... worried about you till I fell sick myself. Then Father came to the rescue, quietly managed everything, and made himself so helpful that I saw my mistake, and never have been able to got on without him since. That is the secret of our home happiness. He does not let business wean him from the little cares and duties that affect us all, and I try not to let domestic worries destroy my interest in his pursuits. Each do our part alone in many things, but at home ...
— Little Women • Louisa May Alcott

... rose before my mind, I endeavoured to wean myself from the idea I had formed—but in vain. For privation I cared but little; my health was good and my frame hardy: I did not fear death. And moreover, as I was born in the last century, I could travel ALONE. Thus every objection was overcome; every thing had been duly weighed ...
— Visit to Iceland - and the Scandinavian North • Ida Pfeiffer

... about to lift her up, when Miriam caught him by the arm, and in a hurried whisper—'Are you mad? Will you ruin your own purpose? Why did you tell her this? Why did you not wait—give her hope—time to collect herself—time to wean herself from her lover, instead of terrifying and disgusting her at the outset, as you have done? Have you a man's heart in you? No word of comfort for that poor creature, nothing but hell, hell, hell—See to your own chance of hell first! It is ...
— Hypatia - or, New Foes with an Old Face • Charles Kingsley

... spite of the hazardous nature of the step, to disarm at once. They are sent forth "as sheep in the midst of wolves." Injuries they are to expect, but they are neither to shun nor to retaliate them. Harmless they are to be as doves. The discipline of suffering will wean them more and more from self, and make the channels of humanity freer within them; and sometimes their patience may shame the spoiler; he may grow weary of rapacity which meets with no resistance, and be induced to envy those who can forego ...
— English Prose - A Series of Related Essays for the Discussion and Practice • Frederick William Roe (edit. and select.)

... Hoping to wean her from worrying about Johnny, dad had bought the Bear Cat. Mary V had owned it for ten days now, and its mileage stood at 1400 and was just about ready to slide another "1" into sight. The Bear Cat had proven itself a ...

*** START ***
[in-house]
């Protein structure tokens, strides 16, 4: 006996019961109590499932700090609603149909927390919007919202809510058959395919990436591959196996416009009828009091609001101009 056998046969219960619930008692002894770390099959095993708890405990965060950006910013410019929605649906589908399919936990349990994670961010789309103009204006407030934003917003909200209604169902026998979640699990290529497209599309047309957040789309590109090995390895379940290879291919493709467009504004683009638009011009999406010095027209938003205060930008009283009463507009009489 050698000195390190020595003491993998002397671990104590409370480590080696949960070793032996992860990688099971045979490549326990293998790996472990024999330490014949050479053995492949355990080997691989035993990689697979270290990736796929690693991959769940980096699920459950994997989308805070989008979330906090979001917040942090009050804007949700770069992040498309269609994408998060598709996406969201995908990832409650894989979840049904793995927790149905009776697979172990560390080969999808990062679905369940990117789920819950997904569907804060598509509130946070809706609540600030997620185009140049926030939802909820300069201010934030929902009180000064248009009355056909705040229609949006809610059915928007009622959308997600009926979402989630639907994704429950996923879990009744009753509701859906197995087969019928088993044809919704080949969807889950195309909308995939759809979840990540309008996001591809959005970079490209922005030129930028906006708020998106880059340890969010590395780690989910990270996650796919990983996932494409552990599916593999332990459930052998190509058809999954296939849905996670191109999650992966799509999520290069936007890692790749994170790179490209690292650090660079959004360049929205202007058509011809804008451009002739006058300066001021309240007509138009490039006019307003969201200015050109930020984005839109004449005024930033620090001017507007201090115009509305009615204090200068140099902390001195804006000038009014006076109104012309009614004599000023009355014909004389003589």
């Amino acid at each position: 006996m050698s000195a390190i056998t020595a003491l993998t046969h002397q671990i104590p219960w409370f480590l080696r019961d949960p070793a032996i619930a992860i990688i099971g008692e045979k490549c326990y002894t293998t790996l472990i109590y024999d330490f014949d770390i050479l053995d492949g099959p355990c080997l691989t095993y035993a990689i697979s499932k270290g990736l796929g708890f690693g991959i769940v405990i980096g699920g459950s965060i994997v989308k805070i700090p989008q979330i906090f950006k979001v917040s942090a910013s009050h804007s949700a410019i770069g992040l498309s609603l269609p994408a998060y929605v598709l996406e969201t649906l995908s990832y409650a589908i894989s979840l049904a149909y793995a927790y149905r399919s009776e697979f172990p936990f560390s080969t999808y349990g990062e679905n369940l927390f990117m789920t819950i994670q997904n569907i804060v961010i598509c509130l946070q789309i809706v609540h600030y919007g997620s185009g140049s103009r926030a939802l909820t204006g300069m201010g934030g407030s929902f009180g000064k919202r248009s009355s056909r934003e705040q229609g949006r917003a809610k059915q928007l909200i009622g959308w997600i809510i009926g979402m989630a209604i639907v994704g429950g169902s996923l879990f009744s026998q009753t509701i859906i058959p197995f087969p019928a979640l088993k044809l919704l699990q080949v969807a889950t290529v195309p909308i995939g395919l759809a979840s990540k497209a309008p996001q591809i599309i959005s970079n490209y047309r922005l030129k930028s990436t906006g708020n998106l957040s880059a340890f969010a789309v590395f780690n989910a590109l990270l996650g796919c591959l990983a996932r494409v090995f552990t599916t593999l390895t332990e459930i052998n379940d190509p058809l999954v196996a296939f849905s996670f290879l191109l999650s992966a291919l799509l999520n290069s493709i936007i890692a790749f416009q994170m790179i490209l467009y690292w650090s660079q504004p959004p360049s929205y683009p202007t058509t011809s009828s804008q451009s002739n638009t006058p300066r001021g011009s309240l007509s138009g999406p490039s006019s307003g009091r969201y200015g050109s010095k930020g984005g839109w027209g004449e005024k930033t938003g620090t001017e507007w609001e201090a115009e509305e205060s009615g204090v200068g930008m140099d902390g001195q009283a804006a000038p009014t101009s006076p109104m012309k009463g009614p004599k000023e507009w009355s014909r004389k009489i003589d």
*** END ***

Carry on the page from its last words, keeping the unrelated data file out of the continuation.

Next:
— The Thunder Bird • B. M. Bower

... must be noted that Parker's effort was powerfully aided by the conscientious utterances of some of his foremost opponents. Nothing during the American struggle against the slave system did more to wean religious and God-fearing men and women from the old interpretation of Scripture than the use of it to justify slavery. Typical among examples of this use were the arguments of Hopkins, Bishop of Vermont, a man whose noble character and beautiful culture ...
— History of the Warfare of Science with Theology in Christendom • Andrew Dickson White

... School of Health was in Oregon, where the endlessly rainy winters are chilly and the concrete building never seemed to get really warm. I used to dream of moving my fasters to a tropical climate where I could also get the best, ripest fruits to wean ...
— How and When to Be Your Own Doctor • Dr. Isabelle A. Moser with Steve Solomon

... prophetess Martha was regarded as one with the earlier goddess. When Christianity came in, the name of the hostess of Bethany was given to the churches erected where Martha the moon goddess had been venerated before, so as gradually to wean the heathen from their old faith. They came over into the Church, but brought with them their ...
— In Troubadour-Land - A Ramble in Provence and Languedoc • S. Baring-Gould

... them yearlin's outa the Cliffs en up to the stables," Landy announced emphatically. "We can't haul hay, wean calves, en be traipsin' all over ten sections to feed a few critters. We've got to bunch 'em en show ...
— David Lannarck, Midget - An Adventure Story • George S. Harney